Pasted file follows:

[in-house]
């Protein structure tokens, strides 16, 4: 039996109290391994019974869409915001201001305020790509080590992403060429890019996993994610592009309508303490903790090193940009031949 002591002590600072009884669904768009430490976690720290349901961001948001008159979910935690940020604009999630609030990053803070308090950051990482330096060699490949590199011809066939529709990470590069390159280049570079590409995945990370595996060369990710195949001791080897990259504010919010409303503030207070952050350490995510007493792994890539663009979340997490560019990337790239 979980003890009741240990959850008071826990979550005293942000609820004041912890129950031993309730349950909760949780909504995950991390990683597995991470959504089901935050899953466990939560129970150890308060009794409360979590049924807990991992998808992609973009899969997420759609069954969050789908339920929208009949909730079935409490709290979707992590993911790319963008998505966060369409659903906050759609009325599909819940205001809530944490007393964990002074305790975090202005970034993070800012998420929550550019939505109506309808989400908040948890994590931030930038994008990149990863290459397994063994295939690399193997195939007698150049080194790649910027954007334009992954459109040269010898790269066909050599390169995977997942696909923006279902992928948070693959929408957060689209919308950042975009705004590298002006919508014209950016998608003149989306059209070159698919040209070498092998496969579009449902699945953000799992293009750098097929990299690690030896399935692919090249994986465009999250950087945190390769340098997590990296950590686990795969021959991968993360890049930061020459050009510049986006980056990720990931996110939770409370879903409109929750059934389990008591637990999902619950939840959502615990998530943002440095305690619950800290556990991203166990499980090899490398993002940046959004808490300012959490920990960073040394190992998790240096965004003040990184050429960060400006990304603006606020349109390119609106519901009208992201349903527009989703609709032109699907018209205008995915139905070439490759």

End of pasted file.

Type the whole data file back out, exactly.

[in-house]
């Protein structure tokens, strides 16, 4: 039996109290391994019974869409915001201001305020790509080590992403060429890019996993994610592009309508303490903790090193940009031949 002591002590600072009884669904768009430490976690720290349901961001948001008159979910935690940020604009999630609030990053803070308090950051990482330096060699490949590199011809066939529709990470590069390159280049570079590409995945990370595996060369990710195949001791080897990259504010919010409303503030207070952050350490995510007493792994890539663009979340997490560019990337790239 979980003890009741240990959850008071826990979550005293942000609820004041912890129950031993309730349950909760949780909504995950991390990683597995991470959504089901935050899953466990939560129970150890308060009794409360979590049924807990991992998808992609973009899969997420759609069954969050789908339920929208009949909730079935409490709290979707992590993911790319963008998505966060369409659903906050759609009325599909819940205001809530944490007393964990002074305790975090202005970034993070800012998420929550550019939505109506309808989400908040948890994590931030930038994008990149990863290459397994063994295939690399193997195939007698150049080194790649910027954007334009992954459109040269010898790269066909050599390169995977997942696909923006279902992928948070693959929408957060689209919308950042975009705004590298002006919508014209950016998608003149989306059209070159698919040209070498092998496969579009449902699945953000799992293009750098097929990299690690030896399935692919090249994986465009999250950087945190390769340098997590990296950590686990795969021959991968993360890049930061020459050009510049986006980056990720990931996110939770409370879903409109929750059934389990008591637990999902619950939840959502615990998530943002440095305690619950800290556990991203166990499980090899490398993002940046959004808490300012959490920990960073040394190992998790240096965004003040990184050429960060400006990304603006606020349109390119609106519901009208992201349903527009989703609709032109699907018209205008995915139905070439490759």